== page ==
ITEM Club warns UK plc to spend hoarded cash

Monday, 16 April 2012 07:53

Ernst & Young’s ITEM Club’s latest report on the UK economy predicts that the UK will avoid a double-dip recession but that companies need to start spending some of the cash they have been hoarding to help the economy grow in a meaningful way.

The ITEM Club report says that the economy will grow minimally for the rest of 2012 unless big business releases the shackles on spending and investment.

The report forecasts that the UK economy will grow by just 0.4 per cent in 2012 and by 1.5 per cent in 2013. This is below the level forecast by the independent Office for Budget Responsibility (OBR) of 0.8 per cent and two per cent respectively.

The Item Club report says that central banks can only do so much to prepare the ground for revitalizing the economy and that the Bank of England, through its programme of quantitative easing and by keeping interest rates down, has set up conditions that have contributed to the UK not slipping back into a double-dip recession.

The report suggests that the cash held by private non-financial companies is now worth around £750 billion, 50 per cent of total GDP, but that business investment only increased by 1.2 per cent last year.

Peter Spencer, chief economic advisor to the Ernst & Young ITEM Club said: “The UK has so far avoided the dreaded double dip, but a lot still hangs in the balance. After three business-friendly Budgets and more tax cuts in the pipeline, it’s now up to corporates to play their part in the UK’s recovery.

. “Business investment has picked up nicely in the US but UK companies remain extremely risk averse, which is sapping strength from the economy.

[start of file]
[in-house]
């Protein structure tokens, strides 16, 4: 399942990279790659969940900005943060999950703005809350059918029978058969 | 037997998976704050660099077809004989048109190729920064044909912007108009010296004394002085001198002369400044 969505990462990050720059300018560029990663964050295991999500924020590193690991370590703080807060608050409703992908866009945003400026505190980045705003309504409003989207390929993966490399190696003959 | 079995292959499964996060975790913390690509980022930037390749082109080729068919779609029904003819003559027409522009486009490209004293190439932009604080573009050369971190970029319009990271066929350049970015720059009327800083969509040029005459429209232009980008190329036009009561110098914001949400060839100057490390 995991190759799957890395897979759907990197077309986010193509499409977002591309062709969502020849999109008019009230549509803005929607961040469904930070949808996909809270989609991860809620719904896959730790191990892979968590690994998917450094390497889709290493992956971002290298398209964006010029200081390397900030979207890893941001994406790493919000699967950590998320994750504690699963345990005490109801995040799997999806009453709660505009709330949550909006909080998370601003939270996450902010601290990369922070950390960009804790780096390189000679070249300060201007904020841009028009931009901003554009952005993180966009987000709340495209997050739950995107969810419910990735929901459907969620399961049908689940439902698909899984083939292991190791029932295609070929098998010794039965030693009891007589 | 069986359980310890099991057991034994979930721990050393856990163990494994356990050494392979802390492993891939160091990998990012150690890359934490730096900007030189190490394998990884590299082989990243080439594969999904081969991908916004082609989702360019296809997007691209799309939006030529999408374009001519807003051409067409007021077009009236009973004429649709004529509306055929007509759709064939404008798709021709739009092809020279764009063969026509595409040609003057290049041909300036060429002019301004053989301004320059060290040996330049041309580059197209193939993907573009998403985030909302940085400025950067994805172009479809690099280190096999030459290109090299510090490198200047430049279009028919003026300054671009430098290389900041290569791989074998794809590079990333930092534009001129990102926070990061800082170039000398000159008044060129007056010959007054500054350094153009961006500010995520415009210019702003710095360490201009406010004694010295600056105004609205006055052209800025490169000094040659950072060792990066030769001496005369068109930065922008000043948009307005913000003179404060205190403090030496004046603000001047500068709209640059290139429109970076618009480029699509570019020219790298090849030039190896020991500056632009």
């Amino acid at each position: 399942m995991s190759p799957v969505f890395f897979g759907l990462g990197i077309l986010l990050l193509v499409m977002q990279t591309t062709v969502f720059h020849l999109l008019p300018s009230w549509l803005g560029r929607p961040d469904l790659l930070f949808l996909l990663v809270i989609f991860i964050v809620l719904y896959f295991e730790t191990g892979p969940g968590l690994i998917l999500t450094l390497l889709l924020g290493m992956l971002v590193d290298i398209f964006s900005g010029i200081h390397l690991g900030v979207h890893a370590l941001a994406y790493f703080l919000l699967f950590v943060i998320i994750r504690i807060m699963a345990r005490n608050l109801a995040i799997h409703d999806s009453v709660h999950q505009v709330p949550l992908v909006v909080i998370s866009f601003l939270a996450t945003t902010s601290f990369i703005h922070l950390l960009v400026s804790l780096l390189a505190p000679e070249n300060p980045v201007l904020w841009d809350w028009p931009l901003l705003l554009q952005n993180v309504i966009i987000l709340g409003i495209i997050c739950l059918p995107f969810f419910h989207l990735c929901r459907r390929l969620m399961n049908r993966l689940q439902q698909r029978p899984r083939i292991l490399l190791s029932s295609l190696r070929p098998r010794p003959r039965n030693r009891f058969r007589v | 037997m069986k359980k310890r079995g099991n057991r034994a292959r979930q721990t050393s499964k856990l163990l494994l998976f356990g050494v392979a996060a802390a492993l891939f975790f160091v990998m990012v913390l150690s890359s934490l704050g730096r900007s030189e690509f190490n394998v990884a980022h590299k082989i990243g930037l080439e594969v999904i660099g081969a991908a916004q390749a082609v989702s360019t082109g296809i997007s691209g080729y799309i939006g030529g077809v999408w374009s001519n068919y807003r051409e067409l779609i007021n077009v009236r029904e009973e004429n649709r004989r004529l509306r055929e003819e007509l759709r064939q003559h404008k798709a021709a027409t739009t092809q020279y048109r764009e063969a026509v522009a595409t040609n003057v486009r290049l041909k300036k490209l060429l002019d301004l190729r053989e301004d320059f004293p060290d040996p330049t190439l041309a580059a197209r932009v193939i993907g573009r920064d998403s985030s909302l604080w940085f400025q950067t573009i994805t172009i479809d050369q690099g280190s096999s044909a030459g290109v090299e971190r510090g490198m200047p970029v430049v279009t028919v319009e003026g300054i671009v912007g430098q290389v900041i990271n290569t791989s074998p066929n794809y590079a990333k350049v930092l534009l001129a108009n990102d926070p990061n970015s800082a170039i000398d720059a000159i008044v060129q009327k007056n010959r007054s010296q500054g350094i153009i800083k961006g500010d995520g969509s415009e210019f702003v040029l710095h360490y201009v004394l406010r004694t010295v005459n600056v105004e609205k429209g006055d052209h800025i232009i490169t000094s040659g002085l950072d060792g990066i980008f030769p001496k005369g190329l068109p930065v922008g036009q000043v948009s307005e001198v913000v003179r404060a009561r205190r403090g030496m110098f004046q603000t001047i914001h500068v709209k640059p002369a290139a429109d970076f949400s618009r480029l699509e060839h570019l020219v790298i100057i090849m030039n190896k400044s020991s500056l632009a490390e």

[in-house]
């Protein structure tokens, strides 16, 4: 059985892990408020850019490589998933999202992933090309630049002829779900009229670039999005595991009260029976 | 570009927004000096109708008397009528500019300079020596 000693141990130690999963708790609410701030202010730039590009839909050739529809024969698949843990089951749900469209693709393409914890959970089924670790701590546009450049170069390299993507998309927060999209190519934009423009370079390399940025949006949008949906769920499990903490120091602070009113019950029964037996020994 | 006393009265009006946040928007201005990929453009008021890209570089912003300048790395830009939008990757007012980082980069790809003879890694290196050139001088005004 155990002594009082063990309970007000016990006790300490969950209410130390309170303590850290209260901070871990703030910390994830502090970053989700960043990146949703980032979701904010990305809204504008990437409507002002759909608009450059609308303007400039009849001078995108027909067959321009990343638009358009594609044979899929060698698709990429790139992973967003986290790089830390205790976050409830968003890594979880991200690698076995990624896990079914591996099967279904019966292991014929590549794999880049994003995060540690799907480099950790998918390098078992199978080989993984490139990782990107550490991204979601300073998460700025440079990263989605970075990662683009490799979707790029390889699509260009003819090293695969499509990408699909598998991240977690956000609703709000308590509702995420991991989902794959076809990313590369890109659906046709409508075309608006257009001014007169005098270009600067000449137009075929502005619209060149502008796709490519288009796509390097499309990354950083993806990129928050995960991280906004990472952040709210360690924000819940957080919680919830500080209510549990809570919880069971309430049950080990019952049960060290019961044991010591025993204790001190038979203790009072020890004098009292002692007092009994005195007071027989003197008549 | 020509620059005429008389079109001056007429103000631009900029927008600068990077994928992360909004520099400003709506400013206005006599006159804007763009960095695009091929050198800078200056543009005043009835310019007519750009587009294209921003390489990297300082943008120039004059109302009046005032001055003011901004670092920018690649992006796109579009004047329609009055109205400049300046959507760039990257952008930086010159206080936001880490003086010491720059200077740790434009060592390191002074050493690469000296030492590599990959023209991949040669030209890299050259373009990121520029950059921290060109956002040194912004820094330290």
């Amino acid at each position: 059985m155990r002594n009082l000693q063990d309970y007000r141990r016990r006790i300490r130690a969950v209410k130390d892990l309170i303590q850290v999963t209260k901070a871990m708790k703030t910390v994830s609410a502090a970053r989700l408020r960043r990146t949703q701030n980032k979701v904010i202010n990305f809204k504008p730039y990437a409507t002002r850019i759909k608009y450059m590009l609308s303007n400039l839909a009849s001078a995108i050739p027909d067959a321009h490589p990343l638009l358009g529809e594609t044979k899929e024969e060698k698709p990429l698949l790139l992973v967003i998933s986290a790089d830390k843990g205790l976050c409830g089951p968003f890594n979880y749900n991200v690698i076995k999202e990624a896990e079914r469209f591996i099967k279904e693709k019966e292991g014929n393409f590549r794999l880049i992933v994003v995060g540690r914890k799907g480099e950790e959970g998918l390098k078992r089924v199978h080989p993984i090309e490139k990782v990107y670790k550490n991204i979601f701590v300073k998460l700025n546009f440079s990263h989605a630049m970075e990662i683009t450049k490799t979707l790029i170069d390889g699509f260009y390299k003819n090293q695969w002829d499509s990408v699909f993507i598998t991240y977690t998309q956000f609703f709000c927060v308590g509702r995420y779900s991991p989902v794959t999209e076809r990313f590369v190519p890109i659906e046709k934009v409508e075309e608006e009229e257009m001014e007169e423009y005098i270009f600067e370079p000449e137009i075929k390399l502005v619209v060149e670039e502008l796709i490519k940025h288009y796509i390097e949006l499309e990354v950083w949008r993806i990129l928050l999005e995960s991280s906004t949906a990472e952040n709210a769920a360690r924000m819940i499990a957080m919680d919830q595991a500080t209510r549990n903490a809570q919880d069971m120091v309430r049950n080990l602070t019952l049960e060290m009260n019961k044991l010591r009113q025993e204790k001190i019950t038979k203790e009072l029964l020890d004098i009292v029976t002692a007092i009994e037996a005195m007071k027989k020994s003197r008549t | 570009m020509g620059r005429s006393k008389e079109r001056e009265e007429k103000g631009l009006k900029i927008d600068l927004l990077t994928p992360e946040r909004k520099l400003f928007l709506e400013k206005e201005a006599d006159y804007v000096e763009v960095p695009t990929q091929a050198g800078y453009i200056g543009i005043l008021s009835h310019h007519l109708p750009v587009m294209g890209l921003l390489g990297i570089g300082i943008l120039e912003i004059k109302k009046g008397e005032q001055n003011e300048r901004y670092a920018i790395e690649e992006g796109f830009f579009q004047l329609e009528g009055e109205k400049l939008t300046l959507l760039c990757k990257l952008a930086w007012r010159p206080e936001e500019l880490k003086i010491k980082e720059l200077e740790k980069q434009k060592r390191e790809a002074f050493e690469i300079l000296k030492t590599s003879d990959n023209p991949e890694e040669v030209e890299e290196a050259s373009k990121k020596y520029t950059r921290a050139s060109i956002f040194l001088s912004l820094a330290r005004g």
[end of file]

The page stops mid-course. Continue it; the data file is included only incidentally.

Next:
“Until these companies stop stashing the cash and start increasing levels of investment and dividends, the economy will remain on the critical list.”

The report said that both China and Germany had a similar scenario with businesses holding plenty of cash but not spending it.

The report said that unemployment in the UK is likely to increase to close to three million before falling back in 2013.

The ITEM Club said that UK households are still going through a serious squeeze on income and remain under intense pressure as the public sector cuts that form part of the government’s austerity programme have yet to be fully implemented.

However, UK exports are strong and should contribute to increased activity in the economy and to a positive increase in GDP over the coming months.

Mr Spencer said: : “With UK consumers still struggling to make ends meet and domestic demand in the doldrums, exports are helping to keep the UK in positive territory. A 0.3% contribution to GDP might not sound a lot, but this will increase as international markets continue to improve.”

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